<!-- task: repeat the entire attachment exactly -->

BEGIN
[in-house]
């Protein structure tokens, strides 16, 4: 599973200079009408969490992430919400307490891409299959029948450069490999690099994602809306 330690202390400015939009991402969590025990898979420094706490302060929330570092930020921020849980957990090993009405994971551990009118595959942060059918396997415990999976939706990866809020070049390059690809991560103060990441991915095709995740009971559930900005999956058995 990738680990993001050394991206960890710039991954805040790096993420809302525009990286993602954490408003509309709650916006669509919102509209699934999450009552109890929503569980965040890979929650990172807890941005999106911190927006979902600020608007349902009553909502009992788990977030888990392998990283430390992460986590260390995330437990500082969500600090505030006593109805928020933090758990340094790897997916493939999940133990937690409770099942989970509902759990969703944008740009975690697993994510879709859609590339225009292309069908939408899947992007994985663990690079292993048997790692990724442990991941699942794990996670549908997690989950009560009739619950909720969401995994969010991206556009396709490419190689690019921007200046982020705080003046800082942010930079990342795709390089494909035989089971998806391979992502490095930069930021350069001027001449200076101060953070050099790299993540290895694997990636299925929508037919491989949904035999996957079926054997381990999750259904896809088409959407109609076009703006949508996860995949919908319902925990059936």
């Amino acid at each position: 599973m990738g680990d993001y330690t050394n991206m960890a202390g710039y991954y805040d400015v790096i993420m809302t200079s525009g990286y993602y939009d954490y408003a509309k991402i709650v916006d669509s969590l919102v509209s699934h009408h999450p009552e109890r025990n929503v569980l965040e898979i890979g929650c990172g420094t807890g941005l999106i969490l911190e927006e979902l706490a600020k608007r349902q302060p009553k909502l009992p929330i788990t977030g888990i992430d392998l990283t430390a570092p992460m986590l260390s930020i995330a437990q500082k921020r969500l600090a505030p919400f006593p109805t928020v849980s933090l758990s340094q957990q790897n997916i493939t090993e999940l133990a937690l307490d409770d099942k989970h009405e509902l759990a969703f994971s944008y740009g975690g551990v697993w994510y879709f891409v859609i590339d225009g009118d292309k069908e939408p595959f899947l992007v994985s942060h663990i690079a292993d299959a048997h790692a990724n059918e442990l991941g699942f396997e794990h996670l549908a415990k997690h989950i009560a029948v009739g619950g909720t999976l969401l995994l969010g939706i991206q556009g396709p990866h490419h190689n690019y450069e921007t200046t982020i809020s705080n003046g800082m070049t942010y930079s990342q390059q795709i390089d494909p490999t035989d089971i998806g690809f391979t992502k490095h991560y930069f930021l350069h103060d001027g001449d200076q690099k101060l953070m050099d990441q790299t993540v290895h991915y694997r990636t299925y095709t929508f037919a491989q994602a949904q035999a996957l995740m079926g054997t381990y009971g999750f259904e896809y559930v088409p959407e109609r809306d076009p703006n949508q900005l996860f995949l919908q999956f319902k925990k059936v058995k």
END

[in-house]
């Protein structure tokens, strides 16, 4: 599973200079009408969490992430919400307490891409299959029948450069490999690099994602809306 330690202390400015939009991402969590025990898979420094706490302060929330570092930020921020849980957990090993009405994971551990009118595959942060059918396997415990999976939706990866809020070049390059690809991560103060990441991915095709995740009971559930900005999956058995 990738680990993001050394991206960890710039991954805040790096993420809302525009990286993602954490408003509309709650916006669509919102509209699934999450009552109890929503569980965040890979929650990172807890941005999106911190927006979902600020608007349902009553909502009992788990977030888990392998990283430390992460986590260390995330437990500082969500600090505030006593109805928020933090758990340094790897997916493939999940133990937690409770099942989970509902759990969703944008740009975690697993994510879709859609590339225009292309069908939408899947992007994985663990690079292993048997790692990724442990991941699942794990996670549908997690989950009560009739619950909720969401995994969010991206556009396709490419190689690019921007200046982020705080003046800082942010930079990342795709390089494909035989089971998806391979992502490095930069930021350069001027001449200076101060953070050099790299993540290895694997990636299925929508037919491989949904035999996957079926054997381990999750259904896809088409959407109609076009703006949508996860995949919908319902925990059936």
């Amino acid at each position: 599973m990738g680990d993001y330690t050394n991206m960890a202390g710039y991954y805040d400015v790096i993420m809302t200079s525009g990286y993602y939009d954490y408003a509309k991402i709650v916006d669509s969590l919102v509209s699934h009408h999450p009552e109890r025990n929503v569980l965040e898979i890979g929650c990172g420094t807890g941005l999106i969490l911190e927006e979902l706490a600020k608007r349902q302060p009553k909502l009992p929330i788990t977030g888990i992430d392998l990283t430390a570092p992460m986590l260390s930020i995330a437990q500082k921020r969500l600090a505030p919400f006593p109805t928020v849980s933090l758990s340094q957990q790897n997916i493939t090993e999940l133990a937690l307490d409770d099942k989970h009405e509902l759990a969703f994971s944008y740009g975690g551990v697993w994510y879709f891409v859609i590339d225009g009118d292309k069908e939408p595959f899947l992007v994985s942060h663990i690079a292993d299959a048997h790692a990724n059918e442990l991941g699942f396997e794990h996670l549908a415990k997690h989950i009560a029948v009739g619950g909720t999976l969401l995994l969010g939706i991206q556009g396709p990866h490419h190689n690019y450069e921007t200046t982020i809020s705080n003046g800082m070049t942010y930079s990342q390059q795709i390089d494909p490999t035989d089971i998806g690809f391979t992502k490095h991560y930069f930021l350069h103060d001027g001449d200076q690099k101060l953070m050099d990441q790299t993540v290895h991915y694997r990636t299925y095709t929508f037919a491989q994602a949904q035999a996957l995740m079926g054997t381990y009971g999750f259904e896809y559930v088409p959407e109609r809306d076009p703006n949508q900005l996860f995949l919908q999956f319902k925990k059936v058995k």